Doug Johnson - arts editor
A man of many talents, but perhaps best known at MacEwan University as head of the recording arts program, Colin Lay succumbed to ALS on Jan. 16, 2012.
In his wake, Lay leaves a legacy of achievements. Aside from his role as educator, Lay was an accomplished recorder, engineer, producer, composer and musician. He even held a master’s degree in physics from Oxford University. Members of MacEwan’s music program want to establish a scholarship in his name for students majoring in recording.
In 1990, Colin Lay was brought in as substitute engineer for the Great Western Orchestra. After his first day, recalled musician Stewart McDougall, Lay asked if he could mix what they had recorded that day. Immediately afterwards, the group had him redo the entire album they were working on.
“We had him remix the whole record and he became our lead sound guy after that and we didn’t do anything without him after that, live or in the studio,” said Lay’s long-time friend MacDougall, who was recording with Great Western Orchestra at the time.
MacDougall also said that Lay worked on every important show of his life and engineered and produced many albums for the group. “He had really, really good ears. He was always able to get a great performance out of everybody,” he said.
Lay befriended a large number of musical professionals, performers and students in his time. “I think one of the things that I’m really struck by about Colin, and what I’ve really noticed since his diagnosis, is how many people he knows and the relationships he’s had and the effects he has had on people,” said his wife, Cheryl Lay.
MacDougall reminisced that he and Lay travelled to Dollywood (Dolly Parton’s theme park in Tennessee) with Great Western Orchestra. Eventually, a friend of MacDougall and Lay grew tired of explaining where Alberta was to the people there and began telling everyone they were from Wyoming.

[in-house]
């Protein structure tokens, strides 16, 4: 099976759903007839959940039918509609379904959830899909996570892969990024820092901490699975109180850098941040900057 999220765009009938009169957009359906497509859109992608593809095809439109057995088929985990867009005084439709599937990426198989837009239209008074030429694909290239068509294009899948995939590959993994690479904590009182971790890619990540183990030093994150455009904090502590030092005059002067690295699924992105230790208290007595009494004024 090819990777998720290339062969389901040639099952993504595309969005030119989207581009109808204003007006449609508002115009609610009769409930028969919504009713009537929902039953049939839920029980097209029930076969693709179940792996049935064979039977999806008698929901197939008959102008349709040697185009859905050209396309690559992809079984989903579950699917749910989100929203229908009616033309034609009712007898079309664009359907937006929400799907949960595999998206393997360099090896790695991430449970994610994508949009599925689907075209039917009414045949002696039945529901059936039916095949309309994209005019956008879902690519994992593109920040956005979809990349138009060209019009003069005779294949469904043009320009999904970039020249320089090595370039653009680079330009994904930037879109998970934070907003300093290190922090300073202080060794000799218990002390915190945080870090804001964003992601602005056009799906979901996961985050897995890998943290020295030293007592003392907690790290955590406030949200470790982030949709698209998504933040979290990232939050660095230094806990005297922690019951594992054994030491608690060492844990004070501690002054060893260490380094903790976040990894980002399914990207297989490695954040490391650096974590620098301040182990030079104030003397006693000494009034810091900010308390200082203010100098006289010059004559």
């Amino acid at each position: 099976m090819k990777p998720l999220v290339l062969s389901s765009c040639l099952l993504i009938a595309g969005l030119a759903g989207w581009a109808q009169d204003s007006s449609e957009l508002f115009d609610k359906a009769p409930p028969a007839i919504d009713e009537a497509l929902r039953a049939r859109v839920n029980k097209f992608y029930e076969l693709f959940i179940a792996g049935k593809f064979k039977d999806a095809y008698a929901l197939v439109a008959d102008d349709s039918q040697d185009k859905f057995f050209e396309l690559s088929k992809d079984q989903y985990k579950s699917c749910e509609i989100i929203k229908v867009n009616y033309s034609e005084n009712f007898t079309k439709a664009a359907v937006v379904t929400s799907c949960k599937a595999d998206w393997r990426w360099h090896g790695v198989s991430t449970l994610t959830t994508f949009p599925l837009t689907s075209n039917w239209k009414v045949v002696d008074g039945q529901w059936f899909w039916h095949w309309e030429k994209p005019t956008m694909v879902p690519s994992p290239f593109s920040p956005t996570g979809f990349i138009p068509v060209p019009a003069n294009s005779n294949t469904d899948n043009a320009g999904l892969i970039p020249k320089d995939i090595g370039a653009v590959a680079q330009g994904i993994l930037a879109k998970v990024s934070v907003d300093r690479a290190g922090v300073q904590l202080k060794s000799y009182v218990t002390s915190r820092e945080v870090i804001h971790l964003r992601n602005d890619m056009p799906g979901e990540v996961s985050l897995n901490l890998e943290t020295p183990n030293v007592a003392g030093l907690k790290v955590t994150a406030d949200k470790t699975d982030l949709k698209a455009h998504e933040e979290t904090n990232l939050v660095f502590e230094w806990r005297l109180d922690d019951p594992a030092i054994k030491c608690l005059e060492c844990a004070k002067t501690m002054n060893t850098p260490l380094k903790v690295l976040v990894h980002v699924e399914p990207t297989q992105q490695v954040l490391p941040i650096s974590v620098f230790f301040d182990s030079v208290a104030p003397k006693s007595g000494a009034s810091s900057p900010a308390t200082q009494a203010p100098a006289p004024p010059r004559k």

“One day someone said to us, ‘He has a different accent than you guys. He can’t be from Wyoming.’ Colin replied, in his thick British accent, ‘I’m from Montana,’” MacDougall remembered, laughing.
Lay did his best to help his friends, family and community with projects until he couldn’t anymore, his wife recalled. “He was very driven to finish his work,” she said.
“He took a lot of time finishing up details for myself to make sure I was gonna be OK . . . He was just a really good guy, Colin — a really good man,” she said.
As tribute to his life, Lay’s friends in the industry are compiling one final album of his work, his wife said. Near the end of Lay’s life, she explained, communicating with Colin was difficult. But she recalled talking to a friend of her husband’s who said that there was enough material to create a CD.
“When I brought it to Colin he kind of laughed. He thought it was just great. It was such a big surprise,” she said. “It will be kind of a tribute to Colin — our chance to give back to him.”
For his dry sense of humour, his dedication to the world of music and his kindness as a human being, Colin Lay will be sorely missed. “I’ve been fortunate to meet some truly remarkable people in my life but he and his wife are very much at the top of the list,” MacDougall said.
“I was really, really lucky to have spent this time with him,” his wife said.
“I couldn’t have been more proud of him.”